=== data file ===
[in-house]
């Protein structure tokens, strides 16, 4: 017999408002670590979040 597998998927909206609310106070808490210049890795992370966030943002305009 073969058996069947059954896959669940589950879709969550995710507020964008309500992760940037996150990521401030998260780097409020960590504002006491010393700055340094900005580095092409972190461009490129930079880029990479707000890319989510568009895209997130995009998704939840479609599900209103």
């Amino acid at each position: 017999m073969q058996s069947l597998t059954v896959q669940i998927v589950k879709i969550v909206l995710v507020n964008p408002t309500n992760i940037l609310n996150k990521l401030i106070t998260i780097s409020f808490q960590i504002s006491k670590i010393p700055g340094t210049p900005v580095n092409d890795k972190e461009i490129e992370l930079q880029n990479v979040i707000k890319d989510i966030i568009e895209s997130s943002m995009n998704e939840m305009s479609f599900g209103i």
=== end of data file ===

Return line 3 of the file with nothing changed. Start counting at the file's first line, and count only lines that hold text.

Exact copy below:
């Amino acid at each position: 017999m073969q058996s069947l597998t059954v896959q669940i998927v589950k879709i969550v909206l995710v507020n964008p408002t309500n992760i940037l609310n996150k990521l401030i106070t998260i780097s409020f808490q960590i504002s006491k670590i010393p700055g340094t210049p900005v580095n092409d890795k972190e461009i490129e992370l930079q880029n990479v979040i707000k890319d989510i966030i568009e895209s997130s943002m995009n998704e939840m305009s479609f599900g209103i």